Why it Might Be Time to Switch to Edge

The age of Microsoft Edge may be here for SysAdmins. Here's why it might be time to finally switch over from Chrome or Firefox.

Microsoft’s Internet Explorer was a perfect example of a bad browser. It was incredibly slow, highly incompatible, and it had the worst security hands down.

It was these deficiencies that caused so many people to flock to alternative solutions like Chrome, Safari, and Firefox. It’s a decade later, and these applications are still seeing widespread use.

But are they still the best solution? When Microsoft Edge replaced Internet Explorer, it was certainly lacking in several areas. But Edge now seems to have closed the gap, and in many ways is now a better solution than the competition.

So why are so many people still using Chrome (60%), Safari (14.8%) and Firefox (5%) over Edge (1.9%)? In fact, more people are still using the hideously buggy and insecure Internet Explorer (2.8%) than its successor.

Why people still use old, clunky browsers

Part of the reason is that people don’t know the status quo has changed. Since most people don’t re-evaluate other browsers every year, it can take five to ten years before they bother to check out the alternatives.

Another is a sense of familiarity. Once you have been using a browser for a long period of time, you become adverse to a different set-up where the buttons have changed. This is one of the reasons people often struggle with new versions of Windows.

The third is that they don’t realize their browsers have become clunky, like a frog in slowly boiling water. As their browsers become slower and less secure, regular users do not notice the stark change until they are exposed to an alternative.

Microsoft Edge – is it really the 2018 solution?

The stigma of IE is strong, and unfortunately it carried on to Edge – unjustifiably so. Edge in 2018 now outperforms the market share leader, Google Chrome, in several aspects that are appealing to SysAdmins and users alike.

The most secure browser out there

Security is a big issue these days, with threats like phishing, ad-laden viruses and ransomware out there. In a twist of irony after the incredibly vulnerable IE, Microsoft doubled down and made Edge the most secure browser currently on the market.

In various studies, Edge has clearly outperformed Chrome and others in the area of security. Edge is also there by default for Windows-based servers, which makes it doubly appealing to SysAdmins.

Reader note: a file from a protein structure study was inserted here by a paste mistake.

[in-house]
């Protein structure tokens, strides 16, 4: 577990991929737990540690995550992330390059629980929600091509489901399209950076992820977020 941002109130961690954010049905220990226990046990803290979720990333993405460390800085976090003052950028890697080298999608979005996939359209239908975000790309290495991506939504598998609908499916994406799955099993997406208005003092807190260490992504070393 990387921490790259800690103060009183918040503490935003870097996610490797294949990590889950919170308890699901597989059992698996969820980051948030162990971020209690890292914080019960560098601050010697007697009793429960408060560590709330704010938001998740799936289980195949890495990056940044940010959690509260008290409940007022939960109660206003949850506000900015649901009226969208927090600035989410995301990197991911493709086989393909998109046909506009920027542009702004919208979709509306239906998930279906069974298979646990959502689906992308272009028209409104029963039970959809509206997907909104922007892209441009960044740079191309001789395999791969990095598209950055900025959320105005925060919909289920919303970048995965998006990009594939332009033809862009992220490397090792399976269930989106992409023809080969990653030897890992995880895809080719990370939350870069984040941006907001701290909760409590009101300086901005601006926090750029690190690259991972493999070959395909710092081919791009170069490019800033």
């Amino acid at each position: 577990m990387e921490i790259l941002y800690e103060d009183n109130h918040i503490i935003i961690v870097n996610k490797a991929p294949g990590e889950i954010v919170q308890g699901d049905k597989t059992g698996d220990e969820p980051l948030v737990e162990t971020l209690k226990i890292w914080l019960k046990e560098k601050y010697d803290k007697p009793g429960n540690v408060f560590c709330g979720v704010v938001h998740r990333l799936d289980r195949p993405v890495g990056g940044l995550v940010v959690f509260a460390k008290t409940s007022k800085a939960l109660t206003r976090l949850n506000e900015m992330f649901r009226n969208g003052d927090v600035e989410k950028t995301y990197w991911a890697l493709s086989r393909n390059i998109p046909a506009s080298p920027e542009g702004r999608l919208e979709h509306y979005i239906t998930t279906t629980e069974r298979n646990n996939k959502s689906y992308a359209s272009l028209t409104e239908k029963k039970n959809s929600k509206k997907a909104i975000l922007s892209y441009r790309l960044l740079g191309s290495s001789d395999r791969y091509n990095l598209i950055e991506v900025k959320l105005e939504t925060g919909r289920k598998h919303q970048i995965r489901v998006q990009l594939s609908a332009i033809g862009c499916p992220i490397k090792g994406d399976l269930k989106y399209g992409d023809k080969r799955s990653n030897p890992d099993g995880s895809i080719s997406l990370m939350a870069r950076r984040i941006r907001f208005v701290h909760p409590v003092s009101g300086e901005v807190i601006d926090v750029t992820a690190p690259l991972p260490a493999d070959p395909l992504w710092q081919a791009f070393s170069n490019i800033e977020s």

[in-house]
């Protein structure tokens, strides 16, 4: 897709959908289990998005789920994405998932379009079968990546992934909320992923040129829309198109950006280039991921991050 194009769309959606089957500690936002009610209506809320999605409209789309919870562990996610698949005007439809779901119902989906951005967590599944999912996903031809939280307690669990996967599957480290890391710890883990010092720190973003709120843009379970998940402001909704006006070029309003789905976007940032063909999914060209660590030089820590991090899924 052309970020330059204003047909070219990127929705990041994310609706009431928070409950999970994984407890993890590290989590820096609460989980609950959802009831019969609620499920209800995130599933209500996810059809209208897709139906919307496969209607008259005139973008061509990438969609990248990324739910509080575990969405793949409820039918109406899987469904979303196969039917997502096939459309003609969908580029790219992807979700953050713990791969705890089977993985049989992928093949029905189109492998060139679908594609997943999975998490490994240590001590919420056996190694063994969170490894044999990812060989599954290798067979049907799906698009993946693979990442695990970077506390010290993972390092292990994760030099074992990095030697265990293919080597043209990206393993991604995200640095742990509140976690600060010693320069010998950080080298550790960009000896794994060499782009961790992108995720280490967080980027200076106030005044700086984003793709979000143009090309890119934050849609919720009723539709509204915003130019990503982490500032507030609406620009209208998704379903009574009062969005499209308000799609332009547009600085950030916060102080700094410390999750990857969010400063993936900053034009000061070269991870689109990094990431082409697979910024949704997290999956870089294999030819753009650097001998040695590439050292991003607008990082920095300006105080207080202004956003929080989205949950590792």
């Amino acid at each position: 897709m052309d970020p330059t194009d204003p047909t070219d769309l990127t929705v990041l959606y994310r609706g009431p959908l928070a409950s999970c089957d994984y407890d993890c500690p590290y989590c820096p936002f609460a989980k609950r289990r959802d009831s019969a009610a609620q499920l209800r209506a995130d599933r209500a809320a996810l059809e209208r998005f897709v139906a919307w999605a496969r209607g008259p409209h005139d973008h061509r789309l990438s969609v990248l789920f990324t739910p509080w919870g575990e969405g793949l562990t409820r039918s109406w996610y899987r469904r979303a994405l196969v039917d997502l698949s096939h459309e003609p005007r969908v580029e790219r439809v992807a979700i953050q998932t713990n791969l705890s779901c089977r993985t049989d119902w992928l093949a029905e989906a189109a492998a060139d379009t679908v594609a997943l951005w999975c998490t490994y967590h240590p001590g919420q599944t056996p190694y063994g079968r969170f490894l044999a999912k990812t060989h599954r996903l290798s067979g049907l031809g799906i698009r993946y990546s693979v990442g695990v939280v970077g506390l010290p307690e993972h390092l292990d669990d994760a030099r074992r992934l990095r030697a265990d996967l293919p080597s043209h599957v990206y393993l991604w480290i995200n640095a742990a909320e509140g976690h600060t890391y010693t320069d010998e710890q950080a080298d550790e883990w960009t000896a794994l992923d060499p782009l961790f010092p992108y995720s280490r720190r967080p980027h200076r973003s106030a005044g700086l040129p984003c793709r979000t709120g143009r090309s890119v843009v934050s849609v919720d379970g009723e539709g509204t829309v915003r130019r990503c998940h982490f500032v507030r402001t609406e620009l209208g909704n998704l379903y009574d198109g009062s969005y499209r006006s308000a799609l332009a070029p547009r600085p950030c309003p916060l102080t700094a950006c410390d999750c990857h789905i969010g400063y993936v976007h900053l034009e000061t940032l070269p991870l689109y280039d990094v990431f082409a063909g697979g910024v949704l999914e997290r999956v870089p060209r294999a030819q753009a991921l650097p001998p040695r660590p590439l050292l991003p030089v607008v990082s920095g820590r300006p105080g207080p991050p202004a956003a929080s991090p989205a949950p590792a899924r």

Given the high propensity for users to get themselves in trouble, it is probably worth the complaints just to make Edge the company norm – and save yourself some headaches later on.

Faster performance

Chrome used to be the undisputed champion of browser speed, but unfortunately it has been weighed down by new features and a string of endless extensions. Meanwhile, Microsoft has been leveraging its edge (pun intended) as both the browser and operating system developer.

Now, the gap between Chrome and Edge is barely noticeable. Depending on the study you’re reading, Edge or Chrome may lead over each other by a minute amount.

Read aloud pages

This handy feature was introduced with the Fall Creators Update. Edge can read any webpage aloud, which is super handy when you have a long article to read, but your eyes have given up for the day. You can change the voice, too, so it’s not monotonous – choose between Microsoft David, Zira, or Mark.

On-page answers

Honestly, this is one of the best features. Have you ever read a webpage and come across an unfamiliar term? It’s a pain to copy the term, open up a tab, and then Google what it is. With Edge, you just highlight and right-click the text to ask Cortana about what it is. A panel just appears at the right with the definition.

Reading mode

You’re going to read the news, but it’s filled with ads and auto-play videos which are, frankly, quite annoying. Reading view does away with these annoyances, accessible easily from the book icon next to the address bar.

You can still see the photos, but all the other clutter is gone. Basically, it’s like reading a newspaper.

Clutter free

One of the reasons people love Chrome is that it’s clutter free, and IE was the exact opposite. Edge has gone with the minimalistic approach, throwing anything necessary but unessential under the Menu > Settings > Advanced Settings section.

On the flip side, it now has a lot more extension support than it did at launch, allowing you to add or use what you need from the App menu, like Grammarly, Pocket, AdBlock, LastPass, 1Password, Office Online and more.

Phishing protection

Microsoft Edge runs in a sandbox, meaning it doesn’t have access to any systems that it shouldn’t. Basically, this stops malicious entities getting control of your PC from your browser.

So what about tricking the user? Well, Edge got top marks from NSS Labs for defending against SEM (Socially engineered malware) and phishing attacks. While Edge got 92.3%, Chrome got 74.5% and Firefox got 61.1%.

That is a massive difference, and one that SysAdmins should not ignore. It’s easy to change a browser, but it’s not easy to clean a system (unless you’ve got some backups handy).

Many more aspects

There are honestly more reasons than can be reasonably fitted into a single article. Easy sharing buttons, a design more supportive of multiple tab opening, customizable start page, coding support, and the ability to continue sessions from mobile devices are all definite perks/

The take-away? Give Edge a try and see if it’s worth replacing your existing browsers with it. However, the benefits to security and the anti-phishing features should really speak for themselves.

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